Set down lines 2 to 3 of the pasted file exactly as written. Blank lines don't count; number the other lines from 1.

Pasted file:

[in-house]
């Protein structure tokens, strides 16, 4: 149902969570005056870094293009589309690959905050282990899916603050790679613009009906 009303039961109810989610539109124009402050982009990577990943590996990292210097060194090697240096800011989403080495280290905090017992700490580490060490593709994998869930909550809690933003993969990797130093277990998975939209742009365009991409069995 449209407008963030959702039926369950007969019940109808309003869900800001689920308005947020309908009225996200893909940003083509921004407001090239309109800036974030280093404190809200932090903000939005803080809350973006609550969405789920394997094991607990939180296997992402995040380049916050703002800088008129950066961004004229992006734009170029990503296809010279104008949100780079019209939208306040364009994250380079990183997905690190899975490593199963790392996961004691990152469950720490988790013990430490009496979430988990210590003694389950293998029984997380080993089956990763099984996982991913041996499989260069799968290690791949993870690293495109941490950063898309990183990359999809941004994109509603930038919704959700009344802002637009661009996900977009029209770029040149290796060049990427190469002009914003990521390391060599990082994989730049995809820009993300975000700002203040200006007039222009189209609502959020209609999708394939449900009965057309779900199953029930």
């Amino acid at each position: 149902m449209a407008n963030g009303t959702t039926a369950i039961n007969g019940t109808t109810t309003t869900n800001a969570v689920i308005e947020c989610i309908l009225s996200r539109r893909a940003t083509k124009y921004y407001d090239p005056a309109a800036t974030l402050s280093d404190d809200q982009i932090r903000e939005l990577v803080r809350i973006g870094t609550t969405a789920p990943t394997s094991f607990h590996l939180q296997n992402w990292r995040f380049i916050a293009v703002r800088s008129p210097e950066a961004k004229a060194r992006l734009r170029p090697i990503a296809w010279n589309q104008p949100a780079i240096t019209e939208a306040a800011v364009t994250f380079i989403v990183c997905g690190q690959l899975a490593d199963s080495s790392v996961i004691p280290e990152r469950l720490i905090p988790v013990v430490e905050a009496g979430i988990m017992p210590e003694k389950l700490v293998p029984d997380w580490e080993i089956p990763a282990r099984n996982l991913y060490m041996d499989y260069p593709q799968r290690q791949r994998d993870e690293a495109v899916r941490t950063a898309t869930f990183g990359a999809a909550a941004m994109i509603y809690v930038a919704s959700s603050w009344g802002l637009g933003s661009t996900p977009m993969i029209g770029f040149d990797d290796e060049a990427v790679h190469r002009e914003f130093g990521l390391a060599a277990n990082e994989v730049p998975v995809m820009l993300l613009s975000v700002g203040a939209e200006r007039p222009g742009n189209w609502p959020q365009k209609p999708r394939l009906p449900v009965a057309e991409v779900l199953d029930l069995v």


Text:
């Protein structure tokens, strides 16, 4: 149902969570005056870094293009589309690959905050282990899916603050790679613009009906 009303039961109810989610539109124009402050982009990577990943590996990292210097060194090697240096800011989403080495280290905090017992700490580490060490593709994998869930909550809690933003993969990797130093277990998975939209742009365009991409069995 449209407008963030959702039926369950007969019940109808309003869900800001689920308005947020309908009225996200893909940003083509921004407001090239309109800036974030280093404190809200932090903000939005803080809350973006609550969405789920394997094991607990939180296997992402995040380049916050703002800088008129950066961004004229992006734009170029990503296809010279104008949100780079019209939208306040364009994250380079990183997905690190899975490593199963790392996961004691990152469950720490988790013990430490009496979430988990210590003694389950293998029984997380080993089956990763099984996982991913041996499989260069799968290690791949993870690293495109941490950063898309990183990359999809941004994109509603930038919704959700009344802002637009661009996900977009029209770029040149290796060049990427190469002009914003990521390391060599990082994989730049995809820009993300975000700002203040200006007039222009189209609502959020209609999708394939449900009965057309779900199953029930």
């Amino acid at each position: 149902m449209a407008n963030g009303t959702t039926a369950i039961n007969g019940t109808t109810t309003t869900n800001a969570v689920i308005e947020c989610i309908l009225s996200r539109r893909a940003t083509k124009y921004y407001d090239p005056a309109a800036t974030l402050s280093d404190d809200q982009i932090r903000e939005l990577v803080r809350i973006g870094t609550t969405a789920p990943t394997s094991f607990h590996l939180q296997n992402w990292r995040f380049i916050a293009v703002r800088s008129p210097e950066a961004k004229a060194r992006l734009r170029p090697i990503a296809w010279n589309q104008p949100a780079i240096t019209e939208a306040a800011v364009t994250f380079i989403v990183c997905g690190q690959l899975a490593d199963s080495s790392v996961i004691p280290e990152r469950l720490i905090p988790v013990v430490e905050a009496g979430i988990m017992p210590e003694k389950l700490v293998p029984d997380w580490e080993i089956p990763a282990r099984n996982l991913y060490m041996d499989y260069p593709q799968r290690q791949r994998d993870e690293a495109v899916r941490t950063a898309t869930f990183g990359a999809a909550a941004m994109i509603y809690v930038a919704s959700s603050w009344g802002l637009g933003s661009t996900p977009m993969i029209g770029f040149d990797d290796e060049a990427v790679h190469r002009e914003f130093g990521l390391a060599a277990n990082e994989v730049p998975v995809m820009l993300l613009s975000v700002g203040a939209e200006r007039p222009g742009n189209w609502p959020q365009k209609p999708r394939l009906p449900v009965a057309e991409v779900l199953d029930l069995v």